Wednesday, February 6, 2008

Anthropocentric Religion

In discussing speculations on alien religion, one thing needs to be kept in mind: while looking to our own planet for some insight is a good place to start (after all, here are examples of what can exist), we need to beware of the temptation to slide into anthropocentricity.

I came across today an old entry on the Speculist entitled "Alien Religion." His article brought up some good food for thought, and I will definitely try to track down a copy of Intelligent Life in the Universe? Catholic Belief and the Search for Extraterrestrial Intelligent Life, by the Jesuit Astronomer Brother Guy Consolmagno. However, there is a passage that I must respectfully disagree with:
From reading their history, we will discover that they count certain religious leaders among the most influential members of their species and contributors to their civilization. Religion itself will have had a long and spotty history: nurturing the loftiest of ideals in one place and time and sanctioning atrocities in another. One day a tool of oppression plied by tyrants and scoundrels, the next day a tool of liberation used to smash the oppressors' chains. Here the friend of learning, there it's enemy.
In other words, meeting aliens will teach us exactly nothing about religion or about ourselves; nothing, that is, that we shouldn't already know.
He claims that "mono-cultural alien races" don't exist. It is true that humans are not mono-cultural. However, while mono-cultures may be rare in the universe, I doubt they are impossible. For instance, an alien sentient race that operates in a hive social structure will probably be essentially mono-culture. There may be some slight difference due to geographical variations on their planet, but overall, what the would essentially have is a mono-culture. Just because we do not see something existing on our planet does not mean that it can not exist on other worlds - "There are more things in heaven and earth, Horatio, Than are dreamt of in your philosophy" (Hamlet Act 1, scene 5, 159–167).

Take, for another example, a long lived race who has, over the long millennia, somehow managed to have only one religion left standing - yes, it would probably be an extraordinary long process, but once it has been achieved, and all children brought up in it, and in a world that knows of no other religion (all references to past ones long erased), it would essentially be a mono-culture. It may not last as one, but for a while it would be a mono-culture. And yes, some may outwardly act as if they believed, while inwardly be agnostic or even atheistic, that happens quite a bit on our own planet, but essentially, in practical purposes, they would be a mono-culture.

We must keep in mind that while there probably is a universal biology, it will still allow for a great diversity of biologies and there may be creatures out there that have no inherent need for religion (as blasphemous as that may sound to our own ears). They may not understand our need for it - and it does seem we have a need for it.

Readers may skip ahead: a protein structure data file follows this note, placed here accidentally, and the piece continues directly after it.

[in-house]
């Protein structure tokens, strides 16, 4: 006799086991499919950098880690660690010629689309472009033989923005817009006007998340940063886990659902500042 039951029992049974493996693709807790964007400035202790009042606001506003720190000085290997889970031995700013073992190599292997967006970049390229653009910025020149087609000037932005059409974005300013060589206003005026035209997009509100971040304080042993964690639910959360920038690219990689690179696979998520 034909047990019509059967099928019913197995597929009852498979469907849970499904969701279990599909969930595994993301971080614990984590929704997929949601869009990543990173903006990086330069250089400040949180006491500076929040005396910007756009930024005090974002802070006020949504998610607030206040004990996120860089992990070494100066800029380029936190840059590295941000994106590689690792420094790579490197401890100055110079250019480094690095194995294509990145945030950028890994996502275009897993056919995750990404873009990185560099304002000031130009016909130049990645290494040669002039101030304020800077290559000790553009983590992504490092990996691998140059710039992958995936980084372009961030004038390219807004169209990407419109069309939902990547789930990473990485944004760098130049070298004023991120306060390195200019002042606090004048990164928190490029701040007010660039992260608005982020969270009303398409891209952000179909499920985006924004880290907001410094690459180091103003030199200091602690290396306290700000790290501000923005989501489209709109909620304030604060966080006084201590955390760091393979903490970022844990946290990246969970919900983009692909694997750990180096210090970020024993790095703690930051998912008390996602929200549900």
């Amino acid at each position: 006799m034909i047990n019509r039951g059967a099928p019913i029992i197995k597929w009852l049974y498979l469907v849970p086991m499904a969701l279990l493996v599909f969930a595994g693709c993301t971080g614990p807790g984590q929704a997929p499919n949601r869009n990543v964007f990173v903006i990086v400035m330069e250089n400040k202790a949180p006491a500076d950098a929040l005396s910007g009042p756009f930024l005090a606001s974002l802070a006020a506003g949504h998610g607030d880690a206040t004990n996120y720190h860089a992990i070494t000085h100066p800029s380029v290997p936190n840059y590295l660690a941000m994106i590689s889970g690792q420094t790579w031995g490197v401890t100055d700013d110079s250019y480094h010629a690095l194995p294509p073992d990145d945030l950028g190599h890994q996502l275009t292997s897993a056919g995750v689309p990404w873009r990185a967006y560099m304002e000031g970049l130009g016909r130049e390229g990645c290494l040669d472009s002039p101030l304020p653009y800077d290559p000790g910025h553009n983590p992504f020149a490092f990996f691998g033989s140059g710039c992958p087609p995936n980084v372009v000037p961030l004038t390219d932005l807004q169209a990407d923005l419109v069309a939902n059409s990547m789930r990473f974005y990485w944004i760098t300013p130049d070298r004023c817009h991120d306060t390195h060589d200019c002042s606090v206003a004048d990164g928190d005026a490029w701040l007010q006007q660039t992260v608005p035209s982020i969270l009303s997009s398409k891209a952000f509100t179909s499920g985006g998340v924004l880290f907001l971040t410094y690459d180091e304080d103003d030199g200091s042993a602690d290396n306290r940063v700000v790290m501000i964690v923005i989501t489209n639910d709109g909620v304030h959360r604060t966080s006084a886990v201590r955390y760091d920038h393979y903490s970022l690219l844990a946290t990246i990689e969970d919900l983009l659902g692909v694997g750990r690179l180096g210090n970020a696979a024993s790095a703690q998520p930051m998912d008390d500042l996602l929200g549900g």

Think about our own little silly superstitions - those actions taken before a game, or before watching your favorite team, or before going on stage, or before going on a date, and so forth. While these actions are not the religious rituals of an organized religion, they are still religious acts - rituals to appease "something" so that we will be blessed in some way. Even some atheists will admit to missing the rituals of church. We humans, generally speaking, love ritual. And this love for ritual is connected, to a degree, to our need for religion.

Is this love for ritual, or is this greater need for religion an inescapable result of developing abstract thought, of developing high order sentience, of being pattern seekers? Is it the inevitable result of sentient beings being able to detect, to see, and to create abstract patterns? Is it the ineluctable result of sentient beings being able to ponder abstract questions?

If the answer is yes, then all sentient aliens will have, at least at some point in their histories, an inherent desire and need for religion.

If the answer is no, then there will be sentient aliens who will not understand the need for religion.

However, even this is too simple. If the answer is yes to the above question, it is still anthropocentric to assume that their religious history will reflect the "long and spotty" religious history of Earthlings (a short history compared to some aliens). Aliens will be part of the grand biological diversity in the universe. And they will be at the mercy (at least at first) of the randomness that is inherent in the evolutionary process. They will also have originated on planets with a wide range of diverse environmental conditions. And so, they may have different emotional characteristics and needs (which will definitely affect how they interpret and apply religion), including a possible lack (at least by our standards) of emotions. That doesn't necessarily mean they will all be Spock like in logic, just that they may seem emotionally limited.